Washington — China must address major economic challenges to make its own and global economic expansion more sustainable, according to a new book by a U.S. specialist on China.
China’s economy has withstood the global financial crisis and economic downturn relatively well and continues to expand at a fast but slower pace, Nicholas Lardy, a senior fellow at the Peterson Institute of International Economics in Washington, said in Sustaining China’s Economic Growth after the Global Financial Crisis. But the lack of reforms designed to address distortions created by China’s export- and investment-oriented growth model could undercut the country’s and global growth prospects, according to Lardy. In the United States, this could also limit the government’s ability to gradually reduce its debt.
China’s fiscal and monetary stimulus of 2009–2010 has not addressed the longer-term structural problems of the country’s economy, according to Lardy. Instead, it has exacerbated some of these problems, such as overinvestment in residential property and a low share of private consumption.
At a February 1 book presentation, Lardy said the United States, which experienced the crash of its own housing market in 2008, can help China understand the full impact of unwinding real estate overinvestment. But a similar rapid crash is less likely in China, where the housing sector is not as closely linked with the financial sector as it is in the United States, Lardy said. However, even if real estate overinvestment unwinds in a more orderly way over an extended period, this will have a major impact on China’s economy.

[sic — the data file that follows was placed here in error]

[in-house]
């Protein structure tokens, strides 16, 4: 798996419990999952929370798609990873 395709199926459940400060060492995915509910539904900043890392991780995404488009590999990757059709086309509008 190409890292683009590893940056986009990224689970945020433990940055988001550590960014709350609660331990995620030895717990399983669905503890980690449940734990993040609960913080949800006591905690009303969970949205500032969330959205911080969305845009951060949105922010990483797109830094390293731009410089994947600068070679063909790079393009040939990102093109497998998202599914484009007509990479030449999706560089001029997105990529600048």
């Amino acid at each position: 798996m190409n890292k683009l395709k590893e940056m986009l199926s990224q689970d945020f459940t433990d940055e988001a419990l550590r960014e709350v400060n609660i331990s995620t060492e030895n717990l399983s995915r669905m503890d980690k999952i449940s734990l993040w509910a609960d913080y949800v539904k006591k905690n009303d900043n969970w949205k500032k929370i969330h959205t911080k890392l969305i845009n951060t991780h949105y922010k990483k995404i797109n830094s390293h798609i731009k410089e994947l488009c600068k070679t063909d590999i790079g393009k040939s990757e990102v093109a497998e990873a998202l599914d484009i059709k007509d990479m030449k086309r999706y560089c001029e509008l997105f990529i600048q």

China’s trade surpluses could grow again after a recent break if China doesn’t address the underlying problems related to its exchange and interest rate policies and its investment strategy. Addressing these problems would put China on a more sustainable path of economic growth that relies to a higher degree on domestic consumption, Lardy said.
He said China’s leadership is well aware of these problems and necessary reforms, including interest rate liberalization, the end of indirect subsidization of energy and other industrial inputs, greater exchange rate flexibility and a more rapid expansion of a social safety net. Such reforms were written into the 12th Five-Year Plan for 2011–2015. But so far the government has done little to implement the reforms as the risk from overinvestment in residential real estate has increased, Lardy said.
The book says that major beneficiaries of the existing growth model, such as the manufacturing sector and export-import industries, the real estate and construction industries and commercial banks, “have acquired a disproportionate influence over economic policy and to date have been able to block most needed policy reform.” Lardy said that policymaking by consensus in recent years has replaced policymaking driven by strong individual leaders, which also has contributed to reform inertia.